This is a “best student’s microscope” made by Julius and William Grunow, brothers from Prussia who arrived in New York in 1849, and lived in New Haven from 1854 to 1860. It is a compound monocular with coarse and fine focus, square stage, trunnion, sub-stage apparatus, sub-stage mirror, tri-leg base of japanned cast iron, and wooden box with extra lenses. The inscription reads “J. & W. Grunow New Haven, CT 207.” New it cost $75.
One notable feature is a lever arm that moves the stage smoothly from right to left, and forward and back. This arm, coming up from the stage, is of the form introduced by Alfred White in London in 1844; in the form introduced by Cornelius Varley, also of London and also in 1844, the lever hung below.
Ref: J. & W. Grunow, Catalogue of Achromatic Microscopes, &c. (New Haven, 1854), p. 4.
Alfred White, “On a Lever Movement to the Stage of the Microscope,” Transactions of the Microscopical Society of London 1 (1844): 165-166.
D. J. Warner, “Julius & William Grunow,” Rittenhouse 3 (1989): 41-48.
Currently not on view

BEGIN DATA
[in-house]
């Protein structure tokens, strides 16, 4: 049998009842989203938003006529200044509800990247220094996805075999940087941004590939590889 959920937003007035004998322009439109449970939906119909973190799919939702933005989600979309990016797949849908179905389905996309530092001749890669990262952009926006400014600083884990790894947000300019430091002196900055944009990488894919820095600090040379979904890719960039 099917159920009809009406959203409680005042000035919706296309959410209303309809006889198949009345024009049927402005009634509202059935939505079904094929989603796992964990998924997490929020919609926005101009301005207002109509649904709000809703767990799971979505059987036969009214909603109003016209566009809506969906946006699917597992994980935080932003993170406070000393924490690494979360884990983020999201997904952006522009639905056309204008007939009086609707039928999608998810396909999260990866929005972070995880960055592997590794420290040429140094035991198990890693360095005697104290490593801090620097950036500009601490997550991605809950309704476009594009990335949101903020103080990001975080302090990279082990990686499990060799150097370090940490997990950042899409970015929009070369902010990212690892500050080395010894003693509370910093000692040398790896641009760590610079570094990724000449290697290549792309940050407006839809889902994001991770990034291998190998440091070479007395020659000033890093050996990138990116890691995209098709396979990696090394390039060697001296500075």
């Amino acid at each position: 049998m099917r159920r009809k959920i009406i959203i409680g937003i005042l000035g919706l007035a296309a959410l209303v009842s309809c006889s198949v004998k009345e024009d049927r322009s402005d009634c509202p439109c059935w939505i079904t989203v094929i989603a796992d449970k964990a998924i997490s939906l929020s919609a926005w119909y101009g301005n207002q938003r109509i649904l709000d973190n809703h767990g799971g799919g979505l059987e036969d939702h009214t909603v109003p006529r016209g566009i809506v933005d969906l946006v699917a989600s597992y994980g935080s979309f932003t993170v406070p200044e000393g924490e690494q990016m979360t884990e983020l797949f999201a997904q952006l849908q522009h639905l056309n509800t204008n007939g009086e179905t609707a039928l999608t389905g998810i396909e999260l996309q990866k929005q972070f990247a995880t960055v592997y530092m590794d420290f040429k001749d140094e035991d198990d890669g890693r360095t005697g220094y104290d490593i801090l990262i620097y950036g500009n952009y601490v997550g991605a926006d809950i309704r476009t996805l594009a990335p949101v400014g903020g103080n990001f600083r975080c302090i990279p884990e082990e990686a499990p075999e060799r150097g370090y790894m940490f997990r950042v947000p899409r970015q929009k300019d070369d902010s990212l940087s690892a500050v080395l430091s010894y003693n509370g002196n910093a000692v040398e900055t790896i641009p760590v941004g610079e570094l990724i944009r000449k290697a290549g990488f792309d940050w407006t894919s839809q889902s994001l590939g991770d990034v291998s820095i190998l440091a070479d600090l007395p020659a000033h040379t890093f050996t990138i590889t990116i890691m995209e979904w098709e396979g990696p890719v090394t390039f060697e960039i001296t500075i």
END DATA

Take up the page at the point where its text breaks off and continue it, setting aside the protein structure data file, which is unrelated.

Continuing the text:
Object Name
date made
J & W Grunow
Physical Description
brass (microscope material)
iron (microscope material)
glass (microscope material)
black (microscope color)
wood (case material)
metal (case material)
case: 50.6 cm x 21.3 cm x 23.3 cm; 19 15/16 in x 8 3/8 in x 9 3/16 in
microscope: 38.9 cm x 15.2 cm x 17.6 cm; 15 5/16 in x 6 in x 6 15/16 in
place made
United States: Connecticut, New Haven
associated place
United States: Maryland, Silver Spring
ID Number
accession number
catalog number
Science & Scientific Instruments
Science & Mathematics
See more items in
Medicine and Science: Medicine
Data Source
National Museum of American History, Kenneth E. Behring Center
Credit Line
Mrs. Russell Munroe
Additional Media

Visitor Comments

Add a comment about this object

**Please read before submitting the form**

Have a comment or question about this object to share with the community? Please use the form below. Selected comments will appear on this page and may receive a museum response (but we can't promise). Please note that we generally cannot answer questions about the history, rarity, or value of your personal artifacts.

Have a question about anything else, or would you prefer a personal response? Please visit our FAQ or contact page.

Personal information will not be shared or result in unsolicited e-mail. See our privacy policy.

Enter the characters shown in the image.